The small group of thoughtful, committed citizens that anthropologist Margaret Mead credits with changing the world will be looking to shake-up the unjust world of education aid on Saturday from 10 am to 2 pm at Esther Street Park.
Members of Peekskill’s Parent Teacher Organization (PTO) are asking for signatures of Peekskill residents on letters to Governor Andrew Cuomo and state Assemblywoman Sandy Galef and state Senator Pete Harckham demanding the $11 million New York State owes the city school district for the current year.
The money, called Foundation Aid, was awarded to school districts through a formula to distribute state aid based on student need and close the spending gap between districts and create an equitable education system for all students. New York is 49th in the nation in equity in education spending according to the Alliance for Quality Education.
The award is the result of a lawsuit a group of parents filed in 1993 against New York State saying students’ constitutional rights to ‘sound and basic education’ were violated when districts didn’t have the proper resources to provide an adequate education. After court challenges through the next 14 years, schools were ordered to receive a $5.5 billion increase in basic operating aid over the course of a four-year phase in from 2007 to 2011. But that hasn’t happened consistently due to state budget shortfalls and maneuvering from governors Pataki, Spitzer, Patterson and Cuomo on how to use money earmarked for education to close those budget shortfalls. Since 2007, Peekskill’s cumulative loss in Foundation Aid is $79.9 million.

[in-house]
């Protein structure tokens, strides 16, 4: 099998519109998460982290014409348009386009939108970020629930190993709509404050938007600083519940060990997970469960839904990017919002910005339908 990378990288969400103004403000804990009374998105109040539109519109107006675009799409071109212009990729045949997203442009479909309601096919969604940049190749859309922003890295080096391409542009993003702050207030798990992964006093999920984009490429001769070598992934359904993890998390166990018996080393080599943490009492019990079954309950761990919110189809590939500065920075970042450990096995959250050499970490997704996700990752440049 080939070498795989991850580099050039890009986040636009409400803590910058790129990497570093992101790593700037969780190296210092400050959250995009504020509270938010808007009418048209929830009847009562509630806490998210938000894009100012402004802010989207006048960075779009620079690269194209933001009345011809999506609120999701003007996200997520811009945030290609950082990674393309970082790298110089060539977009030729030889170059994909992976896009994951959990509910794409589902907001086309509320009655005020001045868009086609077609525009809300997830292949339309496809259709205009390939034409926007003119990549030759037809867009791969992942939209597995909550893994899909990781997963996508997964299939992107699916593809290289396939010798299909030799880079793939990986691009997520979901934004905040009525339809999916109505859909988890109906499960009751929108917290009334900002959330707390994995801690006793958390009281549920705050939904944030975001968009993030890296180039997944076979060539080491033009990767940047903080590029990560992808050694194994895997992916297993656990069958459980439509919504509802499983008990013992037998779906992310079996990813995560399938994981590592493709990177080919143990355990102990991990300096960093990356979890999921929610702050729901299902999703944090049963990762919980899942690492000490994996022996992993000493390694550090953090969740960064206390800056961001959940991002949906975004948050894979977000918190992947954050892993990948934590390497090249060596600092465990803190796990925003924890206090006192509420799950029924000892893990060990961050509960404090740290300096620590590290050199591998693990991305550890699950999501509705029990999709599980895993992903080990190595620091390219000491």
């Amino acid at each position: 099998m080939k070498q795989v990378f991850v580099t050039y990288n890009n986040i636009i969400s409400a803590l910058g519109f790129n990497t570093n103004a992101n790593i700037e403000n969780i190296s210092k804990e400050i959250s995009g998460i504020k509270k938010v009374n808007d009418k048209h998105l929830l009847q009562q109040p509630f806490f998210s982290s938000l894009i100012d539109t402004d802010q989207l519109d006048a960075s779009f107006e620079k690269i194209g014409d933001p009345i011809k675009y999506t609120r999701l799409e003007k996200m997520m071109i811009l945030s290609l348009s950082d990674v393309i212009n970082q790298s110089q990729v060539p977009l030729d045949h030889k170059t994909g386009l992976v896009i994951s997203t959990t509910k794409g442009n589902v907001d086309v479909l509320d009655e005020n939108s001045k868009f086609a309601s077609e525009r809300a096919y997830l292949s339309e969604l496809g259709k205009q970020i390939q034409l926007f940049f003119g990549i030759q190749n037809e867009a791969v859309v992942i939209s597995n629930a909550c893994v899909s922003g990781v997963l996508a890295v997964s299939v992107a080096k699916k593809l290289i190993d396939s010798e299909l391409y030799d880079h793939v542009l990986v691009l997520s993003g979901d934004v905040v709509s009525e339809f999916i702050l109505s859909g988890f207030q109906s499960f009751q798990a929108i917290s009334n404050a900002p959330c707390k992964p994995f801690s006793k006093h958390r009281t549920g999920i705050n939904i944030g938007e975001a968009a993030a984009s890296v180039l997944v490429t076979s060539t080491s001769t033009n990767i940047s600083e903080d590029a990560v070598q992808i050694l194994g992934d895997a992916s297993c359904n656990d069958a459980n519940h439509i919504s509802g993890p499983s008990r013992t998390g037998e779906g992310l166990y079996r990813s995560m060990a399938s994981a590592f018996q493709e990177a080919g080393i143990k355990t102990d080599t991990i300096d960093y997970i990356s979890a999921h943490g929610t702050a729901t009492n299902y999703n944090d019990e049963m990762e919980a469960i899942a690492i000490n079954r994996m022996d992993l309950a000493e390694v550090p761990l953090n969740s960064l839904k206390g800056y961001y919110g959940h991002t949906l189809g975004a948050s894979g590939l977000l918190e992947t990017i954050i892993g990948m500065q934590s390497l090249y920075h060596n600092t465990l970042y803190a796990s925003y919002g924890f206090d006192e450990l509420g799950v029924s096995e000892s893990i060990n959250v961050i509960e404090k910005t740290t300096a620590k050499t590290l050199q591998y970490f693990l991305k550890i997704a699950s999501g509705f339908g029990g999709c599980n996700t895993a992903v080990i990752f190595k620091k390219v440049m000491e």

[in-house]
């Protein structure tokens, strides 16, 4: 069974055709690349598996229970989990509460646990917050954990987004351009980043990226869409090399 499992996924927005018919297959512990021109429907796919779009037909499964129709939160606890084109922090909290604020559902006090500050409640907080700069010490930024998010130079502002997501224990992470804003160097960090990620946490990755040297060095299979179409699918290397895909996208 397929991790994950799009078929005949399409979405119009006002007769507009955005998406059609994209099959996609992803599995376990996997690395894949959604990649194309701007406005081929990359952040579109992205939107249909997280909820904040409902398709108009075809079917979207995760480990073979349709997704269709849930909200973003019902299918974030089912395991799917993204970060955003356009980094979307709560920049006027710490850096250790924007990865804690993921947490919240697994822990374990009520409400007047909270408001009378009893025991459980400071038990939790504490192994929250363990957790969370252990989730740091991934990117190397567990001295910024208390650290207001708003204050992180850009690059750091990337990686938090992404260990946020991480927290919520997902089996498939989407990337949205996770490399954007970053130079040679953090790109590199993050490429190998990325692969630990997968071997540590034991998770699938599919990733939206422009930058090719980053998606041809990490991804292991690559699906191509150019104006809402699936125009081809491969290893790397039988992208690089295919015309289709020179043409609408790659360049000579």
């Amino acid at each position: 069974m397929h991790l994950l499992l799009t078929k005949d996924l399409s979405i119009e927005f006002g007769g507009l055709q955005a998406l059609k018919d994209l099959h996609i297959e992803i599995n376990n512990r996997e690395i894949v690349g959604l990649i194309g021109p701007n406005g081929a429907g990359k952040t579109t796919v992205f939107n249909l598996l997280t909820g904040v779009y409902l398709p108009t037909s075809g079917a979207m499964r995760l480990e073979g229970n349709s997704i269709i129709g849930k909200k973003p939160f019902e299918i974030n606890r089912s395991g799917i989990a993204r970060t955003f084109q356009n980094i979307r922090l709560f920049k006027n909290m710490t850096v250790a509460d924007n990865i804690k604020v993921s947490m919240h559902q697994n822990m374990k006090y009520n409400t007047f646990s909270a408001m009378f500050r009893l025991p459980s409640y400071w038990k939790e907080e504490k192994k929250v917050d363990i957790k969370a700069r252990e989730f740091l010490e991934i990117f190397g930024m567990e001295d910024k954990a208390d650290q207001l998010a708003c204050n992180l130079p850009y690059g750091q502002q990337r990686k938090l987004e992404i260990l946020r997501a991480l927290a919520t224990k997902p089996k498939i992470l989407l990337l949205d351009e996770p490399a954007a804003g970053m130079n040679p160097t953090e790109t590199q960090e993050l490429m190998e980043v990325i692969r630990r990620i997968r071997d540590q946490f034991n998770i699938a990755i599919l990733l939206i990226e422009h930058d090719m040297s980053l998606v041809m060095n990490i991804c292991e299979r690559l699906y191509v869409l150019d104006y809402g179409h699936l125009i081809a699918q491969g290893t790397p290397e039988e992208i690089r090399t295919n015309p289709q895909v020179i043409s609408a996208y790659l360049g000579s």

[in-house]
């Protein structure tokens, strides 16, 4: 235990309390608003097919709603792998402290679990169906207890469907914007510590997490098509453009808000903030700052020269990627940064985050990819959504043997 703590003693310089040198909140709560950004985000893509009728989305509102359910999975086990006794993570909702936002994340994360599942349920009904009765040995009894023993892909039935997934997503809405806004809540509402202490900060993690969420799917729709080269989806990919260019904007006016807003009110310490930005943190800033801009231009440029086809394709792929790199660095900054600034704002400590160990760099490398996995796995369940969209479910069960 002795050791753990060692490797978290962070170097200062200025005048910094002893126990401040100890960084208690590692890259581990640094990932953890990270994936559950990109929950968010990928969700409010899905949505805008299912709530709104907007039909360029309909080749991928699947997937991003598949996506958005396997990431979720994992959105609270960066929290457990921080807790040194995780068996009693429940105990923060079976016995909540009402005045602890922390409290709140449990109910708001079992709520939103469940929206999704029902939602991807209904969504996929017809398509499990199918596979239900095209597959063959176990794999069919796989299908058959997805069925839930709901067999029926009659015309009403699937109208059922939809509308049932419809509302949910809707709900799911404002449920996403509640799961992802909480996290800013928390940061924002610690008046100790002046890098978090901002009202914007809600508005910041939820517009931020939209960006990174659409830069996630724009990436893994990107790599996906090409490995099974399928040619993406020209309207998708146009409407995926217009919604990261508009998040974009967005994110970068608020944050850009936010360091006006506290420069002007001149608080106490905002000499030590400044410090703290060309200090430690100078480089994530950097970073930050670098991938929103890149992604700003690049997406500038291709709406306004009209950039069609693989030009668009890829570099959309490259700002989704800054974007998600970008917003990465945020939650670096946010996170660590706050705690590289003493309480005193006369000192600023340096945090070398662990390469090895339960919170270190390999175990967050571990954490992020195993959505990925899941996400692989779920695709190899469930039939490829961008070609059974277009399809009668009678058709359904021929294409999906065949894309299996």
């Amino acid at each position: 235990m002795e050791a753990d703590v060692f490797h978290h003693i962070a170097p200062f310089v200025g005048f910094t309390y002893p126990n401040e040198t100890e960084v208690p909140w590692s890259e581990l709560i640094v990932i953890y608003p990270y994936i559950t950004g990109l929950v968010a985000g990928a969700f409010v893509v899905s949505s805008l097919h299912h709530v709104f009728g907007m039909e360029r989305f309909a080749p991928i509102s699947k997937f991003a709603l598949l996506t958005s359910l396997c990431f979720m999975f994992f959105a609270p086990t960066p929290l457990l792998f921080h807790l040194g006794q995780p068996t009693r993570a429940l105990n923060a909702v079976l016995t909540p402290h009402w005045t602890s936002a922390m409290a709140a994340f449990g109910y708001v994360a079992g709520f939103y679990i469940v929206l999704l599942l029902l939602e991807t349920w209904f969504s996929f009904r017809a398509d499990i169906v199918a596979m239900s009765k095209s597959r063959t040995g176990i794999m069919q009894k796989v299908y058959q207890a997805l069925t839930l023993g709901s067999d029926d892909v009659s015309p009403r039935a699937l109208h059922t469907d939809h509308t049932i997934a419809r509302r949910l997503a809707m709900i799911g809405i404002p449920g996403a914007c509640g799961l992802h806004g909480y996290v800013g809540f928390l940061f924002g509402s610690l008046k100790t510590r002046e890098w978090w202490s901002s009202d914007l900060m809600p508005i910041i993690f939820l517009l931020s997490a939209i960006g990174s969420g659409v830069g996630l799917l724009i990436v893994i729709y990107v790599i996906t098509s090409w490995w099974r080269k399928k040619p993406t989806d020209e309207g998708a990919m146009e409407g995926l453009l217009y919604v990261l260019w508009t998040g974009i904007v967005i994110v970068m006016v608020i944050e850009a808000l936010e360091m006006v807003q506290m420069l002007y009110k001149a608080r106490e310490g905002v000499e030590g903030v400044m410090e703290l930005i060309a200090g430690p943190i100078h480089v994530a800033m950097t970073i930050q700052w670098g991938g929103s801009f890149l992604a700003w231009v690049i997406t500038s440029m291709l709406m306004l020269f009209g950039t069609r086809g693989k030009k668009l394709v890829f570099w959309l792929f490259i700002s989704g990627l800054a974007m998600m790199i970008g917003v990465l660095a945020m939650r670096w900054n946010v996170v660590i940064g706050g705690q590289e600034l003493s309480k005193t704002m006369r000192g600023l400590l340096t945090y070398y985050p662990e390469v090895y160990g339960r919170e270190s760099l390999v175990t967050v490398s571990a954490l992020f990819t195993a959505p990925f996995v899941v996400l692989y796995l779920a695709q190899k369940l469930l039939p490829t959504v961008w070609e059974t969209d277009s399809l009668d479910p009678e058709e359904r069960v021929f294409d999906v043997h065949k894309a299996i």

Nell Marantz, a member of the PTO, said she’ll be working the table along with other parents who are taking shifts explaining to the public how Peekskill’s future depends on equitable funding for public schools. Compared to surrounding suburban school districts, Peekskill needs to do more with less. There have been 500 new students enrolled in the past 6 years in Peekskill and 300 new English Language Learners in the past three years. Peekskill has a significantly high number of students eligible for free and reduced lunch along with a significantly high percentage of English Language Learners and a high percentage of students with special needs.
With restored Foundation Aid districts like Peekskill can fully fund full-time preschool for all eligible children and provide additional revenue for the increased English Language Learners population.
“The quality of a child’s education should not be a function of where that child resides” concluded a report on the Inequality in NY School Funding from the Alliance for Quality Education.